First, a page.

Full Review Here


Castle of Water
by Dane Hucklebridge

castle of water 2

An engaging and well written castaways love story! 5 romantic stars.

Full Review Here


The Music Shop
by Rachel Joyce

music shop.jpg

The quirky owner of a vinyl records store and a mysterious woman find love.

Full Review Here



i love books



More Valentine/Galentine Gift Reading Ideas

The Caffeinated Bibliophile also has a list of Christian romantic reads in her post Ten Christian Romance Books to Read for Valentine’s Day.



If you have questions about any of the recommendations, or if you’d like a recommendation for a different genre, I’d be happy to answer in the comments or in email.



Happy Reading Book Buddies!

books in wagon

“Ah, how good it is to be among people who are reading.”
~Rainer Maria Rilke

“I love the world of words, where life and literature connect.”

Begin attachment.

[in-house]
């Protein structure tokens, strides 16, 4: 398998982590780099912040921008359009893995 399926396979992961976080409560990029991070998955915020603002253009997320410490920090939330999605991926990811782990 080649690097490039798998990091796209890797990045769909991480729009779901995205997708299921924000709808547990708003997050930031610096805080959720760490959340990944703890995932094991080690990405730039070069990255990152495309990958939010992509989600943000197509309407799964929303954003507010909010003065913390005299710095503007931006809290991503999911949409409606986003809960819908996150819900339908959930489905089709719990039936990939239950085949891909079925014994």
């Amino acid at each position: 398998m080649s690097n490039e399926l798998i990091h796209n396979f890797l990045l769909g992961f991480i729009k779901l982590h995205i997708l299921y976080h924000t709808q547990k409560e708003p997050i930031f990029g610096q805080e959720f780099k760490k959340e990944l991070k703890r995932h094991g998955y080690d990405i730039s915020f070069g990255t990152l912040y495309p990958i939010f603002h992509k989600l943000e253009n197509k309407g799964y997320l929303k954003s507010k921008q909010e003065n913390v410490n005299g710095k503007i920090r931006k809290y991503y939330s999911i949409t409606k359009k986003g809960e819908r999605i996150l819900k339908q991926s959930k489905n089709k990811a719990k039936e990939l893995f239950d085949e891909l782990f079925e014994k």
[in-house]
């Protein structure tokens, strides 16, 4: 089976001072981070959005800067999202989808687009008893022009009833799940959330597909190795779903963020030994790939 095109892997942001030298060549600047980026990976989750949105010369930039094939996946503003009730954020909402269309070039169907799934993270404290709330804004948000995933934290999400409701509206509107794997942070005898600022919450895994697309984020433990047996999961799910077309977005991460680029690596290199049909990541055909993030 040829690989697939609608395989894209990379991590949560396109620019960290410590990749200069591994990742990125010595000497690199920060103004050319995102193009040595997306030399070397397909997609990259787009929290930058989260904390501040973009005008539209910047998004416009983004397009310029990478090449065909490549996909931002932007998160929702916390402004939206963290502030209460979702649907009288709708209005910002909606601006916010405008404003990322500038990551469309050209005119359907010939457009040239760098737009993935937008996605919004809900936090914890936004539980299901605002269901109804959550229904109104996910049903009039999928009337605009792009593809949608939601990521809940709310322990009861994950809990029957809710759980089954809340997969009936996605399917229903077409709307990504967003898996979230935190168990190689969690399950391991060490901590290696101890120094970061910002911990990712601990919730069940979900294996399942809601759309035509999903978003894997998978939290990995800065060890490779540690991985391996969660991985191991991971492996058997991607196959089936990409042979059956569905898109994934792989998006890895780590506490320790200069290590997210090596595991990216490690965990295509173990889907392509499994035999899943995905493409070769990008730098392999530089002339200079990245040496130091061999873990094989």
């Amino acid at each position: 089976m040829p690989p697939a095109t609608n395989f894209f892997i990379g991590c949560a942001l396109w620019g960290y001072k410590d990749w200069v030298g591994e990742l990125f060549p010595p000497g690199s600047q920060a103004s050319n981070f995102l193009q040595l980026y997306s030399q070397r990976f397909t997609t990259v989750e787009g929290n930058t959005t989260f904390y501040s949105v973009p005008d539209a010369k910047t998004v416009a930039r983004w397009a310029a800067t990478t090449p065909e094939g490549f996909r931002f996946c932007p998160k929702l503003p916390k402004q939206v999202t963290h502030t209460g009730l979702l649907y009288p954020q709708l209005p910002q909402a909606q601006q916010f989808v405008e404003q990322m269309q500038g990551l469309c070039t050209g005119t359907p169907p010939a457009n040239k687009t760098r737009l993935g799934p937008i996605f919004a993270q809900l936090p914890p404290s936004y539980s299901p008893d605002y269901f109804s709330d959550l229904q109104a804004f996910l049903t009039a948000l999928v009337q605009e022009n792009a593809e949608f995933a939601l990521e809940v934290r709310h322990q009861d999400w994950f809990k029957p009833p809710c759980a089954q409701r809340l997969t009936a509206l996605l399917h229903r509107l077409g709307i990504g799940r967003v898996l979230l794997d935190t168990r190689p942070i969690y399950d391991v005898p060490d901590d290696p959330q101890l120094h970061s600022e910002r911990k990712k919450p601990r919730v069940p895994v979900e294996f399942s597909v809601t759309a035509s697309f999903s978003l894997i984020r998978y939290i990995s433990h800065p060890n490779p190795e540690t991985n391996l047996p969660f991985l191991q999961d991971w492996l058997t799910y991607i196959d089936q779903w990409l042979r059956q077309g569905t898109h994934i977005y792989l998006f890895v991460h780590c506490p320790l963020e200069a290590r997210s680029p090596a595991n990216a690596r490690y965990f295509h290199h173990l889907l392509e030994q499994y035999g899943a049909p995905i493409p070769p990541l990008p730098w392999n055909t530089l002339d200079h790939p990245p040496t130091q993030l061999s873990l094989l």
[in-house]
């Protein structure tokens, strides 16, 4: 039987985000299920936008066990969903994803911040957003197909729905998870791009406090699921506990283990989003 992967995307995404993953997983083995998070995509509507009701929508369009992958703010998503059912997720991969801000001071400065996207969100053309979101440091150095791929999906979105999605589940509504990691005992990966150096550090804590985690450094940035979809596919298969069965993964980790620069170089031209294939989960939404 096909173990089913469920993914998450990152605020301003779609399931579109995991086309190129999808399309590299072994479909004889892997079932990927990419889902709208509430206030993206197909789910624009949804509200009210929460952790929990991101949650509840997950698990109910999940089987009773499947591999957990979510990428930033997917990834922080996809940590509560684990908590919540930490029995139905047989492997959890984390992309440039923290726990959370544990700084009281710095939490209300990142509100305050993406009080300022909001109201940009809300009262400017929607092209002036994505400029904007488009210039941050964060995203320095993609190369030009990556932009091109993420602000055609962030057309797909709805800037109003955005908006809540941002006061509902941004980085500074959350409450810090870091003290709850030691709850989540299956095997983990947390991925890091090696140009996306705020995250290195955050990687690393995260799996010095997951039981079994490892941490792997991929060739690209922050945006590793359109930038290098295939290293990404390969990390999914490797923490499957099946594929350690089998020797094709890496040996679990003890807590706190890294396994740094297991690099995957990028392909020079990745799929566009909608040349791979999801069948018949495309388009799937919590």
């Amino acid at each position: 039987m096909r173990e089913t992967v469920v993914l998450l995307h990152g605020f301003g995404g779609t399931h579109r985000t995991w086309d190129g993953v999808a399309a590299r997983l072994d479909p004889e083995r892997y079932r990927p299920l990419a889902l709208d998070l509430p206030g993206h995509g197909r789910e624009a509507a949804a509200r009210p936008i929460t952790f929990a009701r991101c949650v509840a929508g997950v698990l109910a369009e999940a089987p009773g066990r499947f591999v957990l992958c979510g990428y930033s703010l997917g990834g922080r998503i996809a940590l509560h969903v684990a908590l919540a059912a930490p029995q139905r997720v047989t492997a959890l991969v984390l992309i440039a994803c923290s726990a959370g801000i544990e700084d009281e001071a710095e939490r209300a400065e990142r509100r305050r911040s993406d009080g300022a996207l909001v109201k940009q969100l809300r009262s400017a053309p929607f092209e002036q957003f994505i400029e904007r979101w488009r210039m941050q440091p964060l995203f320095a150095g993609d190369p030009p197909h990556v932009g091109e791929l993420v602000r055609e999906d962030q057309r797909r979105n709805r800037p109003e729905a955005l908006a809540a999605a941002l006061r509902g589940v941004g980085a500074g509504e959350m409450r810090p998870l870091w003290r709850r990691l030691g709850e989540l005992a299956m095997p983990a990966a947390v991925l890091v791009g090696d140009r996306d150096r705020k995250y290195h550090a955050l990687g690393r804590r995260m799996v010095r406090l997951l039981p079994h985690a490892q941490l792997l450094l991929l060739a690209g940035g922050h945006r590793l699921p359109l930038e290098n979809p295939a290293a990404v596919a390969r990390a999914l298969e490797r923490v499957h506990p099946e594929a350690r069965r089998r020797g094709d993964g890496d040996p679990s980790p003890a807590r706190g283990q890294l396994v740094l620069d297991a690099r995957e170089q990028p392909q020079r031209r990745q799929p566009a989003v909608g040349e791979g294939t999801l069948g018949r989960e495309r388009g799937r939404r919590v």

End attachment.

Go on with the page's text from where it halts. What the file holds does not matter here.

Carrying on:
~Denise J Hughes

“Reading good books ruins you for enjoying bad ones.”
~Guernsey Literary and Potato Peel Pie Society

“I read because books are a form of transportation, of teaching, and of connection! Books take us to places we’ve never been, they teach us about our world, and they help us to understand human experience.”
~Madeleine Riley, Top Shelf Text



Links

This is important information! Why getting lost in a book is so good for you according to science!

I’ll be updating my Winter TBR as I read and review selections. So check back often!

Don’t miss my Most Memorable Reads of 2018 post here.



In Movie News….

Readers who loved The Dry by Jane Harper will be happy to hear that a movie is in the works!